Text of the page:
Public Service Enterprise Group (PEG) is an electric and natural gas utility with assets in New Jersey, Pennsylvania, New York and Connecticut.
Public Service operates through two key segments, Power and PSE&G, and a third segment, Energy Holdings that produces only a very small portion of profit.
The Power segment has produced the greatest portion of profit in recent years and comprises the company's power generation assets which are operated on a wholesale basis. The Power segment generated about 56% of its electricity in 2011 through the operation of three nuclear facilities comprising five units. One unit is wholly owned while the remaining four units are partnerships with Excelon (EXC). Public Service operates two of the facilities and Excelon operates the remainder. The unit's operating licenses expire starting in 2033 with the last in 2046.
The next largest source of electricity produced in 2011 was natural gas at 28% with coal following at 15% and other sources at 1%. Public service maintains an interest in two base load coal plants operated by a third party in Pennsylvania while the remainder of the company's load following and peaker units and are primarily natural gas, although the company does maintain two mid-sized load following coal plants as well. Overall, about 34% of the Public Service's capacity is base load, 43% is intermediate and 23% is peaking.
PSE&G is the second largest segment in terms of profitability and comprises the company's New Jersey regulated distribution and transmission assets, serving end users. For 2011, PSE&G provided 2.2 million customers electricity and 1.8 million customers natural gas. In electricity, about 57% of sales were to commercial entities, 33% to residential and 10% to industrial. In natural gas, comparable figures were 36%, 60% and 4%, respectively.
The company's smallest segment, Energy Holdings, is primarily focused on holding leveraged leases in smaller generating assets. In addition, the company owns and operates a number of solar power projects in multiple U.S. States.
Revenue at Public Service has declined slightly from $12.2 billion in 2006 to $11.8 billion in 2011, largely driven by fuel costs. EBITDA has grown at a 1.5% compounded annual rate over the period reaching $4 billion in 2011. Capital expenditures have increased from $1 billion to $2.1 billion, an 11.5% rate of expansion due to heavy capital expenditures at the regulated utility in recent years. Such expenditures are well above the rate of depreciation.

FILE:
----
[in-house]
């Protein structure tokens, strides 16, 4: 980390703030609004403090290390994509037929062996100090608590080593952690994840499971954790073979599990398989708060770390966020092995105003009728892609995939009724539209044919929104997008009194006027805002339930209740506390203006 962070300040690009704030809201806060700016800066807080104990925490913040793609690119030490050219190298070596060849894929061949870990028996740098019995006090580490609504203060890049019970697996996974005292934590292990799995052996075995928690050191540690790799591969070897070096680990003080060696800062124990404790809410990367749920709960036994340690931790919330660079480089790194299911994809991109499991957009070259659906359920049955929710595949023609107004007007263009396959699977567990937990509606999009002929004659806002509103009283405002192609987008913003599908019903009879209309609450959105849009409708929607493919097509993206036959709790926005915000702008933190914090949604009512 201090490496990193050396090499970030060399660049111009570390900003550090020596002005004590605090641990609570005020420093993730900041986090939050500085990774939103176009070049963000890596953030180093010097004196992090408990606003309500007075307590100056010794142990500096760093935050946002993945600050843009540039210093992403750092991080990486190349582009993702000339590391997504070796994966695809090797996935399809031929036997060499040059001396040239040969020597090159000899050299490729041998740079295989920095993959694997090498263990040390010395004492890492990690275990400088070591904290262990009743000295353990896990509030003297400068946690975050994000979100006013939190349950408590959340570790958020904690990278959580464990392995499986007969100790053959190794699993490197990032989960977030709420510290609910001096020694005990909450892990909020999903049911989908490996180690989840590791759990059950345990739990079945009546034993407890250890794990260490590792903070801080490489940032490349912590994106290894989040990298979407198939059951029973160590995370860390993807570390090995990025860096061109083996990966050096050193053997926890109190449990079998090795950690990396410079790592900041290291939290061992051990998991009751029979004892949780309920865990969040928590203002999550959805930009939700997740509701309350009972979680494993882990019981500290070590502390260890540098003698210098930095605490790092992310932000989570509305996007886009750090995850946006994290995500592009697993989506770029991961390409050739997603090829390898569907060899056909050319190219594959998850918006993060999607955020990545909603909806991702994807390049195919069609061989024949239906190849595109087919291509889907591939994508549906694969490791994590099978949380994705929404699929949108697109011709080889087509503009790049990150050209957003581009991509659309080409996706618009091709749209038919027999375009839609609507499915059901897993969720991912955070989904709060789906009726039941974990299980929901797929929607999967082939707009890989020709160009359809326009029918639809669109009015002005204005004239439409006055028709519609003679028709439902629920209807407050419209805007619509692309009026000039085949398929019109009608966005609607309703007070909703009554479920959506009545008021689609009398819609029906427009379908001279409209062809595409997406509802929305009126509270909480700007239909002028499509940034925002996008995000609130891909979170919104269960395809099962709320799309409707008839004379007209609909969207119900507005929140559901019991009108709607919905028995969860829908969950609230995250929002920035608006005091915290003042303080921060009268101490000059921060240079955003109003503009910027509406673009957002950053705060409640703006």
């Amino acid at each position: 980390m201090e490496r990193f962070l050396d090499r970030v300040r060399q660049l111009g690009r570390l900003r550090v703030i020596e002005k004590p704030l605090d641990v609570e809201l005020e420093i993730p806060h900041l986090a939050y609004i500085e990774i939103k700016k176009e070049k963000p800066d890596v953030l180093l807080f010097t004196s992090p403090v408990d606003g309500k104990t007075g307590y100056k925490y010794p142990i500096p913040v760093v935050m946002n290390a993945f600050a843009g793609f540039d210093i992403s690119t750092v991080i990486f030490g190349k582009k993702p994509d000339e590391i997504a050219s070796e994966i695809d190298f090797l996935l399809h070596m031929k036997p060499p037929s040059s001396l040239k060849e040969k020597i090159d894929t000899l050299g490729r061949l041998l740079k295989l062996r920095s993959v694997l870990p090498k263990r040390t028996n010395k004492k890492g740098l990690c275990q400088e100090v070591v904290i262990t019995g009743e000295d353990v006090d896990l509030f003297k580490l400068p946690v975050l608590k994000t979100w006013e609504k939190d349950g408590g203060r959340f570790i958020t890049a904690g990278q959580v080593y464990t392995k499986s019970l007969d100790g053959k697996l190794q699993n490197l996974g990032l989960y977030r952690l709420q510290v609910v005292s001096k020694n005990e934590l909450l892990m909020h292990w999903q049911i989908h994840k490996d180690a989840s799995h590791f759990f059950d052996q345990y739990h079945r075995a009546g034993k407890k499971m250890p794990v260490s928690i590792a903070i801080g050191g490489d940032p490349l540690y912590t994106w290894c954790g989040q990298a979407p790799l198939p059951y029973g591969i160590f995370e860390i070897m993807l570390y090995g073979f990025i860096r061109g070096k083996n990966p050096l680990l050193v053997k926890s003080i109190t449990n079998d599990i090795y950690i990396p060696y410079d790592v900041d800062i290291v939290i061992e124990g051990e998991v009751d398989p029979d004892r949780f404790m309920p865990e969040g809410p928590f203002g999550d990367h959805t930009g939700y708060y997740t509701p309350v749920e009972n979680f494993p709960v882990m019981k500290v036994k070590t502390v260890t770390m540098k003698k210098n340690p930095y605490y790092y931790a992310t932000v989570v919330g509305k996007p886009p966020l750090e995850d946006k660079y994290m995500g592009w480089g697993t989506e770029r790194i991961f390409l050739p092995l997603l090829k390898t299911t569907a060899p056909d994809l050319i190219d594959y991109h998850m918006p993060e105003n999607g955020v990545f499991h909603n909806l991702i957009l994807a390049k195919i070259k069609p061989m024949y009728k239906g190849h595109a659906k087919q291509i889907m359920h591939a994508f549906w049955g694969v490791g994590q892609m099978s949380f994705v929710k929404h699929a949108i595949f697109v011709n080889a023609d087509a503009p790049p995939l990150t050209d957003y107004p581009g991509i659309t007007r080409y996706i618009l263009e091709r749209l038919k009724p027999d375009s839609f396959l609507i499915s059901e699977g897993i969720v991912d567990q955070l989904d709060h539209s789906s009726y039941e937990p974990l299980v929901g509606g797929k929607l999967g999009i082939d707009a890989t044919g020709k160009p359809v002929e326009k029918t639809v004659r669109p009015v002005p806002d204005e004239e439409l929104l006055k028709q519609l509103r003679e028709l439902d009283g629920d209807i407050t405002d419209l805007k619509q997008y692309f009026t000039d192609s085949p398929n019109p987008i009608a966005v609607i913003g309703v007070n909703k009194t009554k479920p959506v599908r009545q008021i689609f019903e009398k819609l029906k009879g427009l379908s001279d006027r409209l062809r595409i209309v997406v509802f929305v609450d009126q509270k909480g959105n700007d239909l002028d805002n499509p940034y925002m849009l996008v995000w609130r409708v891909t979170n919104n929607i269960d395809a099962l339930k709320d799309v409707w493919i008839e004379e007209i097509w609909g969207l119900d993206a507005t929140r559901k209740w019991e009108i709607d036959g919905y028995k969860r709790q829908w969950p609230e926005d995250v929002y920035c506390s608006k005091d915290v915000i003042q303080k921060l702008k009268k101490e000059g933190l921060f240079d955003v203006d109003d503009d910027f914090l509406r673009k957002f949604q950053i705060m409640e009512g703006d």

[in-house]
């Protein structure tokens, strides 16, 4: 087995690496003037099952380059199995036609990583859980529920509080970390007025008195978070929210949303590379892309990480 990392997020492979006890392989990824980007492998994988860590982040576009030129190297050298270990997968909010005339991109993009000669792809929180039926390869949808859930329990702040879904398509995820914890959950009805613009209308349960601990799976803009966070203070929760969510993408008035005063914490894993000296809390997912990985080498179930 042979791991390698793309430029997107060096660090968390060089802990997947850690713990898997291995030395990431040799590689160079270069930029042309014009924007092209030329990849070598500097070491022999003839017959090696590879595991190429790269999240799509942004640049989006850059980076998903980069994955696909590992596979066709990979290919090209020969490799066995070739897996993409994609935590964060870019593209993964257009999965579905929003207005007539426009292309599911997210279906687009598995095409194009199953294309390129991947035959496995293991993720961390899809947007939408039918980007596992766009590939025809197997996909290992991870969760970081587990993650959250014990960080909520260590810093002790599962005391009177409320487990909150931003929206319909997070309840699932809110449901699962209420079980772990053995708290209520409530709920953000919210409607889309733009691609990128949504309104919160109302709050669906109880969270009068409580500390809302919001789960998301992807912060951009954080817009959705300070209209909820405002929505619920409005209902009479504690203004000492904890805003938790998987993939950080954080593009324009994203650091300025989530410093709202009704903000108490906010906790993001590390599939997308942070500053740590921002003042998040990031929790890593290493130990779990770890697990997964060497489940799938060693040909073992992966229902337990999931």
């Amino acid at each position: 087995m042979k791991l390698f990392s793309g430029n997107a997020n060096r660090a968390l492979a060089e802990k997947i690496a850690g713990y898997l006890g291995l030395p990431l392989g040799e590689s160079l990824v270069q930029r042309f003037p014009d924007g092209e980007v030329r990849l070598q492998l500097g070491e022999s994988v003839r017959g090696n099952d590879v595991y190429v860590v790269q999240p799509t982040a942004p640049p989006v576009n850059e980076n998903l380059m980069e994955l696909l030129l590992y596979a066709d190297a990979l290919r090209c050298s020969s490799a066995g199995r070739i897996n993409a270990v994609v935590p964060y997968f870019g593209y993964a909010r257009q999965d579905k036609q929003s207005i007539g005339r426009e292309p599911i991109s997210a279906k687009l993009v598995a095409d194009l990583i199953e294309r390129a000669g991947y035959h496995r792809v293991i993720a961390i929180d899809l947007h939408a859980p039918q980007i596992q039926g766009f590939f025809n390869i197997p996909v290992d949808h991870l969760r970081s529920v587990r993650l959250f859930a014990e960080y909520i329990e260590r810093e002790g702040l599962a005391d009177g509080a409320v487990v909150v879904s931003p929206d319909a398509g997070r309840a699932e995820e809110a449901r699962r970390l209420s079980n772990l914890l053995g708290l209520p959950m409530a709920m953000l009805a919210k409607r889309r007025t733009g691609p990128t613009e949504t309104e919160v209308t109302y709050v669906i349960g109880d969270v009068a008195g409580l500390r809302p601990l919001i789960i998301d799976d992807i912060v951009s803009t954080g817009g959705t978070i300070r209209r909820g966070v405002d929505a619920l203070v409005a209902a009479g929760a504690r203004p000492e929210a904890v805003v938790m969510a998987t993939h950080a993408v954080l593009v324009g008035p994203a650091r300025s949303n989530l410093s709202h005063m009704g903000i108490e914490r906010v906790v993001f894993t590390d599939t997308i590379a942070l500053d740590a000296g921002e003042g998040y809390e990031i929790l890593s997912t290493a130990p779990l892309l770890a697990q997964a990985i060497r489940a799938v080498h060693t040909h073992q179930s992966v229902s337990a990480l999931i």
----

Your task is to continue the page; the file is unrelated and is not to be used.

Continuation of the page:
Profits in 2012 are expected to be down, with analyst forecast EPS at $2.34 versus the prior year figure of $2.76. The primary reason for the expected decline is falling wholesale electricity prices which have been driven down by low natural gas prices and somewhat weak electricity demand. Given the forecast level of EPS, EBITDA in 2012 should be about $3.6 billion translating into $2.9 billion of gross cash flow.
Public Service is employing some $35.8 billion of gross capital with an average asset life of 20.9 years. With $2.9 billion of gross cash flow, this translates into an IRR of 6.2% and a modified IRR of 6.0%. Given a real cost of capital of 5.4%, Public Service generates a return relative to cost of about 1.1x. On net economic capital of $28.8 billion, the firm's justified firm value, assuming no growth, is about $31.9 billion or on an equity value per share basis, $34.63.
It is likely that the market is discounting a fall in earnings below $2.34, if not this year than in the next several years, due to lower wholesale electricity prices, in turn driven by lower natural gas prices. In my view, the market is discounting about $2.00 of long-term earnings power. Turning to growth for a moment, because Public Service's returns are near the cost of capital, there is very little value in growing the firm. Even 10 years of 1% real growth would only add less than a dollar per share of value.
Public Service has a desirable set of assets for a utility in that its environmental footprint is favorable due to the relative lack of coal generation, which itself is somewhat ahead of the curve in terms of pollution controls. As with all nuclear utilities, there is always the possibility of an accident which creates significant losses for equity investors and there is no minimizing that risk. Earnings weakness is another short-term risk and the current situation is somewhat akin to catching a falling knife, although in this case it may be more like a butter knife than a chef's knife. Earnings will fall, but in my view the absolute level of earnings power over the long-term should stay above $2.00 which would make the stock at least fair value. It should be noted as well that Public Service has a low level of debt relative to most utilities, making the equity a somewhat less volatile investment. Overall, the shares represent good long-term value, in my view.